Yesterday morning as I was cruising the news feed, I watched a 1950s animation of futuristic highways, then read an article about a Broward County bikeway lacking safe and efficient crossing where it intersects major streets.
This is the Disney vision of future transportation in 1958:
It’s a utopia of luxury and ease created by technology. It’s also a fascinating exaltation of speed, individualism and exurban isolation. Disney’s future people have been spared having to walk more than 5 steps, and yet they are all so skinny. And everyone drives, but there are no traffic jams. Yet as wild a fantasy as it is, you may notice a few things that have come true. Some which are not so fantastic.
Now take a look at the AASHTO vision of 21st century transportation in 2007. There is narrative about a new vision, transit and livable communities, but still an emphasis on relieving congestion and increasing capacity of roads. Good points are made about the need for public investment in transportation infrastructure. The actual trajectory of that 1950s motoring vision—the basis of which was individual convenience—has been influenced by a hyper-individualistic populace that has not wanted to invest in the common infrastructure required for it. Hmm.
Sadly, the fantasy of individual convenience through motoring has, in may respects, played out as a decrease in quality of life—degrading communities and robbing us of personal time, financial resources and health—yet we’re still pursuing it.
Bicycle fantasies need a reality check too.
We hear a lot about the biketopian vision — a separate system of bicycle highways on greenways with tunnels and bridges. These dreams are modeled on the Netherlands where rural bike paths were developed before automobiles as a way to create smoother pavement for bicycles. There are some in the US that work — the Boulder Creek Path, parts of the Pinellas Trail and Cady Way are examples. I’ve seen a few fantasy versions over the years, as well.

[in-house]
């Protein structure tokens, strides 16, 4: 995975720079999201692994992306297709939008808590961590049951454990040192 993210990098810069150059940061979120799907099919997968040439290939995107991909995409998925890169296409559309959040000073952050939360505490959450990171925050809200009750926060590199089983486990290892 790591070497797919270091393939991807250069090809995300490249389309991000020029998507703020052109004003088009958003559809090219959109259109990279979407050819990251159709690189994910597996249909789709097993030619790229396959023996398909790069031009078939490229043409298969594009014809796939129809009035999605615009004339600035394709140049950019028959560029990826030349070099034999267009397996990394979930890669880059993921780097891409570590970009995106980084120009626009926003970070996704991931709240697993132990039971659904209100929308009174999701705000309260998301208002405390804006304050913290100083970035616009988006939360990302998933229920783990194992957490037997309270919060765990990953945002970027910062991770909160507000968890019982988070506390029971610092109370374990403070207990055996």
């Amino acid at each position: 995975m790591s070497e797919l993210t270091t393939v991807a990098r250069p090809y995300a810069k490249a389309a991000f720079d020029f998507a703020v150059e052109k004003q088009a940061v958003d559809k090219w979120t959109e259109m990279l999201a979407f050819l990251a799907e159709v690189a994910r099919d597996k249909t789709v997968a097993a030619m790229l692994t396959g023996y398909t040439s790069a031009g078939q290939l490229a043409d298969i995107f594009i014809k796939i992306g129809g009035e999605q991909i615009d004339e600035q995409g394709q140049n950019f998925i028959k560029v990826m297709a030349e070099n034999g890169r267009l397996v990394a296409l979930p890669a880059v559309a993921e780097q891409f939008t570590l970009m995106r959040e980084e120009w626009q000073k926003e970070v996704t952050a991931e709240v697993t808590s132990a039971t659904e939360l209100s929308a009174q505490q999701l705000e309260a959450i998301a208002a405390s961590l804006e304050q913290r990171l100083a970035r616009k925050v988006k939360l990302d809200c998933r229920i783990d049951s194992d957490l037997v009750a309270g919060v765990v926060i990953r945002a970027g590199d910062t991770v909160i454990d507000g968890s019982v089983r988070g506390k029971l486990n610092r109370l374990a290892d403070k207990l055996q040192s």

But too many of our bikeways are like the trail in this sun-sentinel article. Mired in reality, this is the junction of an American bike path and the 21st century version of the 1950s highway vision.
Here are the highlights:
- The New River Greenway was relocated to the north side of the canal that runs along I-595 to accommodate the westbound lanes of I-595 and S.R. 84, which are moving next to the canal bank as the expressway is widened to increase capacity.
- There are no crosswalks where the trail intersects six- to eight-lane, divided north-south streets so trail users have to travel on sidewalks over the North New River Canal to the crosswalks and traffic signals at State Road 84.
- DOT doesn’t want pedestrian signals allowing cyclists to cross directly because it’s too close to the existing traffic signals at S.R. 84 — it would disrupt car traffic.
- Officials considered overpasses to carry the trail over cross streets, but decided against them because of the cost and challenges in making them accessible for people with disabilities.
People sometimes misinterpret my emphasis on road-riding and taking back our place in the traffic mix to mean I oppose bike paths. I don’t. I’m a realist. The safest and easiest travel is usually found on roads (in a regular travel lane). It’s easier to cross a busy road on another busy road than on a bike path which receives no priority.
I am a fan of paths on their own right-of-way if they are designed properly. I use them when they suit my direction of travel. While I don’t think they will ever comprise a separate bicycle transportation network in the US, they can be a nice enhancement to access and quality cycling (for recreation and transportation). But they can’t even be that when they’re hamstrung by priority given to traffic flow on the roads they have to cross. It is a waste of money and impervious surface to pave a canal bank with the mentality that you can’t inconvenience motor traffic at crossings and can’t afford to make it efficient to use.
As long as we’re collectively locked into the highway-centric mindset, all other modes will be an afterthought—subordinated to the fantasy of motoring convenience.